Tuesday, September 11, 2012



Donald Faison

Blue September, a critically acclaimed international awareness campaign developed to increase awareness of prostate cancer, is asking Americans to observe Blue Friday September 14th. Moms, dads, grandparents, kids, schools, churches and retail establishments are encouraged to answer the call to action, “Get Blue! Face Up to Prostate Cancer,” by wearing blue or painting their faces blue this Friday. 

According to Dr. Howard Sandler, a radiation oncologist at Cedars-Sinai Medical Center, more than 240,000 men were diagnosed with prostate cancer and more than 33,000 died from the disease in 2011. One new case occurs every two minutes and a man dies from prostate cancer every 15 minutes.

Golden Globe winning actor Anthony LaPaglia and his wife, Actress Gia Carides, are two of the ‘blue faces’ showing their support for the campaign. “I think a lot of men try to avoid talking about prostate cancer and getting checked,” said Lapaglia. “I avoided getting checked for a long time but then realized it was not a wise thing to do. Putting blue paint on my face is me facing up to prostate cancer, and I think it’s time all men faced up.”

Funny man, Donald Faison, from the comedy series Scrubs, is also putting his popularity to good use and supporting the campaign. Faison said, “I will be affected in some way in my life by prostate cancer, whether it is me, a brother, or a friend – it is bound to happen. Everyone around the age of 40 should have a conversation with their doctor about their prostate and get it checked…"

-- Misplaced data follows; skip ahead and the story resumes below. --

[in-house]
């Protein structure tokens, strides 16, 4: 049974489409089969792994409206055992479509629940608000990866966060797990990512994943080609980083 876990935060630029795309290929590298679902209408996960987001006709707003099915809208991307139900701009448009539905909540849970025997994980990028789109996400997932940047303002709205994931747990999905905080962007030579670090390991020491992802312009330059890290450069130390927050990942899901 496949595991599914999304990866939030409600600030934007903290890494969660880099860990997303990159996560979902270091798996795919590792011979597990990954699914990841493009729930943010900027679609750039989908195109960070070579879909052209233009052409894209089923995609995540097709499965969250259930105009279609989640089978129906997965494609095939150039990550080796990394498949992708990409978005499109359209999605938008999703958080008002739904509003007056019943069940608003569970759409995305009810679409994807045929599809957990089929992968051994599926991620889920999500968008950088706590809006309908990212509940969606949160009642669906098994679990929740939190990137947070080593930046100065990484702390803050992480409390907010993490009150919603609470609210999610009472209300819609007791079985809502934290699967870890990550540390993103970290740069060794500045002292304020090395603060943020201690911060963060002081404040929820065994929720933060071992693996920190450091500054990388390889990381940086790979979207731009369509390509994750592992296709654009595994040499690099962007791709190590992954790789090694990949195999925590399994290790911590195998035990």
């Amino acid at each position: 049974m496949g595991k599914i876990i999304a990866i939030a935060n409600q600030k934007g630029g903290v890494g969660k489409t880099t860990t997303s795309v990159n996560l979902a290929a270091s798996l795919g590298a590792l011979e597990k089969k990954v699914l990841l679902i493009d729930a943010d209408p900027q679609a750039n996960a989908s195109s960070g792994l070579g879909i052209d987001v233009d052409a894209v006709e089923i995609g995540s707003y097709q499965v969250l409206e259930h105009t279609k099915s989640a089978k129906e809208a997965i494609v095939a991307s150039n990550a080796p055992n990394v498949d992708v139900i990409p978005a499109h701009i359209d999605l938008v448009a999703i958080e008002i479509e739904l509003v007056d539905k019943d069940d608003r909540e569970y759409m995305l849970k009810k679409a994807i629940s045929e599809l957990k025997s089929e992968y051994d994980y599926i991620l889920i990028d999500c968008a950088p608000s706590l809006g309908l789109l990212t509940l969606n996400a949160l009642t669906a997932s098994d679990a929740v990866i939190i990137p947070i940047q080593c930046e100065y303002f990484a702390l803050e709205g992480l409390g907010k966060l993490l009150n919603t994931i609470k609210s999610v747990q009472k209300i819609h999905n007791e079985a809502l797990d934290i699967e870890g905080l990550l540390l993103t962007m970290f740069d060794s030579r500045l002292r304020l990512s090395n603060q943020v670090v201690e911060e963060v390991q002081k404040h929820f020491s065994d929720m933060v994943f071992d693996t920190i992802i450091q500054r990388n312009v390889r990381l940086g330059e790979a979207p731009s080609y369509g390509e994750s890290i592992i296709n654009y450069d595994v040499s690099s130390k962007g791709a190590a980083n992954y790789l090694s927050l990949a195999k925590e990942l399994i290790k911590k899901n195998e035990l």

Joining the California Blue September team as sponsors this year are California Walnuts, Varian Medical Systems, 91X Radio and Men’s Health magazine. The good news is that many deaths from prostate cancer can be prevented by early detection. Here are some things men can do during the month to support Blue September:

Eat right (including walnuts) and exercise.

Know your family history and share it with family members. 

Do your research; be an active member on your healthcare team. 

If you are over 40 years-old, find a physician you trust and talk to them about developing a proactive prostate care plan. 

Talk to your peers and friends; make prostate cancer something to talk about. 

If you are given a diagnosis of prostate cancer, do not panic—detected early, it is highly treatable. Even in cases of advanced disease, there are more effective treatment options than ever before.
For more information or to participate in a Blue Friday event, visit www.blueSeptember.org.

No comments: